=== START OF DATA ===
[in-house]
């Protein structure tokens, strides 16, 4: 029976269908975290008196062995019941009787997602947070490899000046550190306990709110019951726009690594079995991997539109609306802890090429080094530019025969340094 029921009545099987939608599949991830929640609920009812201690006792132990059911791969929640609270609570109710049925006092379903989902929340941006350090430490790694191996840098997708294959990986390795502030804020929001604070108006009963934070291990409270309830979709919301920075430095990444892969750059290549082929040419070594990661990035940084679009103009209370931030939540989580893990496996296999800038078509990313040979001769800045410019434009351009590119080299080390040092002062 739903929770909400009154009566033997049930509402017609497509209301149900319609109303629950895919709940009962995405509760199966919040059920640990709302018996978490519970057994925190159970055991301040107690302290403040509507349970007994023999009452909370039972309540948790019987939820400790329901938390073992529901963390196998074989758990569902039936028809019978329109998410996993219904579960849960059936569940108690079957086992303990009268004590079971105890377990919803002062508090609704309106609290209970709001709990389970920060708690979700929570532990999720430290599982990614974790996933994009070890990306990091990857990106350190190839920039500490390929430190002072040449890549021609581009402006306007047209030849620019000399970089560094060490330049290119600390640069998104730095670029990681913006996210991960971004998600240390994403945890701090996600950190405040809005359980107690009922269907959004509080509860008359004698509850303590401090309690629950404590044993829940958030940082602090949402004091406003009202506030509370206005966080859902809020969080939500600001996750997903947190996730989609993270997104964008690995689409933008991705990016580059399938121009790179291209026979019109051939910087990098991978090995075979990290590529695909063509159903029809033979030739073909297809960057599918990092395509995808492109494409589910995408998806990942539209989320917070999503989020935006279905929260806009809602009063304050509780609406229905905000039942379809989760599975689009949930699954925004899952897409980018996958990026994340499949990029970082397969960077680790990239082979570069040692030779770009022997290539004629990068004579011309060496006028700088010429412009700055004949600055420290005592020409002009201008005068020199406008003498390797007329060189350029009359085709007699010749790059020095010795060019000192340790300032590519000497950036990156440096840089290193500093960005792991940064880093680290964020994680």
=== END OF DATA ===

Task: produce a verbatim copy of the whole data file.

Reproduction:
[in-house]
């Protein structure tokens, strides 16, 4: 029976269908975290008196062995019941009787997602947070490899000046550190306990709110019951726009690594079995991997539109609306802890090429080094530019025969340094 029921009545099987939608599949991830929640609920009812201690006792132990059911791969929640609270609570109710049925006092379903989902929340941006350090430490790694191996840098997708294959990986390795502030804020929001604070108006009963934070291990409270309830979709919301920075430095990444892969750059290549082929040419070594990661990035940084679009103009209370931030939540989580893990496996296999800038078509990313040979001769800045410019434009351009590119080299080390040092002062 739903929770909400009154009566033997049930509402017609497509209301149900319609109303629950895919709940009962995405509760199966919040059920640990709302018996978490519970057994925190159970055991301040107690302290403040509507349970007994023999009452909370039972309540948790019987939820400790329901938390073992529901963390196998074989758990569902039936028809019978329109998410996993219904579960849960059936569940108690079957086992303990009268004590079971105890377990919803002062508090609704309106609290209970709001709990389970920060708690979700929570532990999720430290599982990614974790996933994009070890990306990091990857990106350190190839920039500490390929430190002072040449890549021609581009402006306007047209030849620019000399970089560094060490330049290119600390640069998104730095670029990681913006996210991960971004998600240390994403945890701090996600950190405040809005359980107690009922269907959004509080509860008359004698509850303590401090309690629950404590044993829940958030940082602090949402004091406003009202506030509370206005966080859902809020969080939500600001996750997903947190996730989609993270997104964008690995689409933008991705990016580059399938121009790179291209026979019109051939910087990098991978090995075979990290590529695909063509159903029809033979030739073909297809960057599918990092395509995808492109494409589910995408998806990942539209989320917070999503989020935006279905929260806009809602009063304050509780609406229905905000039942379809989760599975689009949930699954925004899952897409980018996958990026994340499949990029970082397969960077680790990239082979570069040692030779770009022997290539004629990068004579011309060496006028700088010429412009700055004949600055420290005592020409002009201008005068020199406008003498390797007329060189350029009359085709007699010749790059020095010795060019000192340790300032590519000497950036990156440096840089290193500093960005792991940064880093680290964020994680």